Corn futures are trading fractionally lower this morning. They ended Monday with 5 cent gains in the nearby contracts, as weekend rains in Argentina were limited and the spec fund money was flowing. Preliminary open interest for Monday showed an increase of 8,832 contracts. Monday morning’s USDA Export Inspections report indicated that 835,131 MT of corn was shipped during the week of 2/8. That is 23.61% lower than the previous week and lags the same week last year by 33.51%. Following Thursday’s update to the USDA export projection, corn export commitments are now 65.34% of that number. That now lags the average of 68% and last year’s 74%. In a tender that closed on Monday, South Korea purchased 120,000 MT of corn most likely sourced from the US for April-May delivery.
Soybean futures are mostly 1 to 3 cents higher this morning. They finished Monday with sharp gains of 16 to 19 cents. The trucker strike in Argentina was lifted over the weekend, allowing shipments to resume. That was ignored because Meal futures were up $14.00/ton, with nearby soy oil down 11 points. Preliminary open interest showed a modest rise of 2,345 contracts, with short covering in the March and some light new buying in the back. There were 1.319 MMT in soybeans inspected for export during the week that ended 2/8. That is 1.16% larger than a year ago and 14.55% larger than last year. Export commitments for soybeans through last Thursday’s report are 77.45% of the new USDA projection. That is compared to the average for that week of 90% and 87% last year.
Wheat futures are currently steady to 2 cents in the red in most CBT and KC contracts. MPLS is fractionally to a penny higher. They ended the Monday session with 15 cent gains in the nearby CBT contracts, with KC HRW up 12 to 15 cents. There was active index fund rolling out of the March. MPLS was the weakest because of potential acreage expansion, but still managed to be 6 to 7 cents higher on the day. Monday morning’s Export Inspections report showed 487,902 MT of wheat shipped for the week that ended 2/8. That was 13.57% above the last week and 50% larger than the same week last year. All wheat export commitments are now 81.02% of the newly updated USDA export projection. The average is 87% for that week, with last year hitting 89% at this time. Australia made the lowest offer in Iraq’s recent tender, with the offers to remain valid until Thursday.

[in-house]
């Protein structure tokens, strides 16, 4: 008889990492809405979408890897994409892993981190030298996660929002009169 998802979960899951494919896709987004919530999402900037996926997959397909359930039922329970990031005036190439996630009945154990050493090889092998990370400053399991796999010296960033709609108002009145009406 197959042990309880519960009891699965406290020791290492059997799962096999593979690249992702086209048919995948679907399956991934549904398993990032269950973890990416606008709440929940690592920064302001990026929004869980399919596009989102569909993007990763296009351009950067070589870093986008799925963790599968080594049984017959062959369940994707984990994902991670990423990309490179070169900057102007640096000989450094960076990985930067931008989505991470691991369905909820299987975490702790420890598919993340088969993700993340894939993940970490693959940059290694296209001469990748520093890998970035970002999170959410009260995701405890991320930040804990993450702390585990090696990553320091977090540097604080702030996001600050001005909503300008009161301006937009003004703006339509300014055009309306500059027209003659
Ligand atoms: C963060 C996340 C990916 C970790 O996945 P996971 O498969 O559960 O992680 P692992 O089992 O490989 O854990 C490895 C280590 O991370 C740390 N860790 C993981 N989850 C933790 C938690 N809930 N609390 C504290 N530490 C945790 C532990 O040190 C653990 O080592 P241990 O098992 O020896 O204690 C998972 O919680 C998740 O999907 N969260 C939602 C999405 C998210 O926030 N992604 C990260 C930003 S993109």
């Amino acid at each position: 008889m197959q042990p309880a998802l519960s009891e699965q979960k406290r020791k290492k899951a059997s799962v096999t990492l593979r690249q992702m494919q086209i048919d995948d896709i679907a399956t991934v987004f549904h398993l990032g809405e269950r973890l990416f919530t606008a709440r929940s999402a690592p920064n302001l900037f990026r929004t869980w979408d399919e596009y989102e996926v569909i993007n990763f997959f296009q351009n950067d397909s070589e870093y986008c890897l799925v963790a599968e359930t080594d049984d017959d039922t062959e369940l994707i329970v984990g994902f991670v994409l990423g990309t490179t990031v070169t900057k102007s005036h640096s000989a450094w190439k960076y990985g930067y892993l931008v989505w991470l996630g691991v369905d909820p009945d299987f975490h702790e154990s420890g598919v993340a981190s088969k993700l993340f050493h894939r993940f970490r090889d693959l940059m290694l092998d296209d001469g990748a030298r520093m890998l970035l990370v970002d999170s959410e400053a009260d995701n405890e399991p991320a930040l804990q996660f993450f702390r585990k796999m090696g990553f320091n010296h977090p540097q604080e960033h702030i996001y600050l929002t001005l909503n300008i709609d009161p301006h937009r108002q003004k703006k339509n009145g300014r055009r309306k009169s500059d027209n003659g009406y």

Live cattle futures saw gains of 60 cents to $1.375 in most contracts on Monday. Feeder cattle futures were 82.5 cents to $1.825 higher on the day despite the higher feed prices. The CME feeder cattle index was up 4 cents on February 9 at $147.63. Wholesale boxed beef values were higher on Monday afternoon. Choice boxes were up $1.72 at $208.24, with Select boxes $1.23 higher at $203.97. Estimated FI cattle slaughter was 110,000 head on Monday. That was down 4,000 from the previous week and 1,000 head fewer than the same Monday last year. Most cash trade was in the $126 range last week.
Lean hog futures posted gains of $1 to $1.675 in most contracts yesterday, although nearby Feb was down 10 cents ahead of Wednesday’s expiration. The CME Lean Hog Index on February 8 was $75.38, down 25 cents from the previous day. The USDA pork carcass cutout value was $2.27 higher at $76.71 in the Monday PM report. All cuts were reported higher, with the belly primal up $8.82. The national base hog weighted average price was down 60 cents at $68.88 Monday afternoon. The USDA estimated FI hog slaughter at 462,000 on Monday. That is up 1,000 head from the previous week and 21,000 head more than the same time last year.
Cotton futures are mostly 20 to 25 points lower on Tuesday morning. They ended the Monday session with mixed trade, as nearby contracts were 14 to 23 points lower with back months higher. The USDA reported that 354,825 bales of upland cotton was classed during the week of Feb 8. That would bring the total for the 2017/18 crop to 18.243 million bales. The USDA Adjusted World Price or AWP was updated to 69.45 cents/lb Thursday morning. The Cotlook A index on February 9 was 87.40 cents/lb, up 70 points from the previous day. The NCC grower survey released on Saturday anticipates a 3.7% increase in US all cotton acreage in 2018. That survey shows that producers intend to plant 13.078 million acres of cotton in 2018.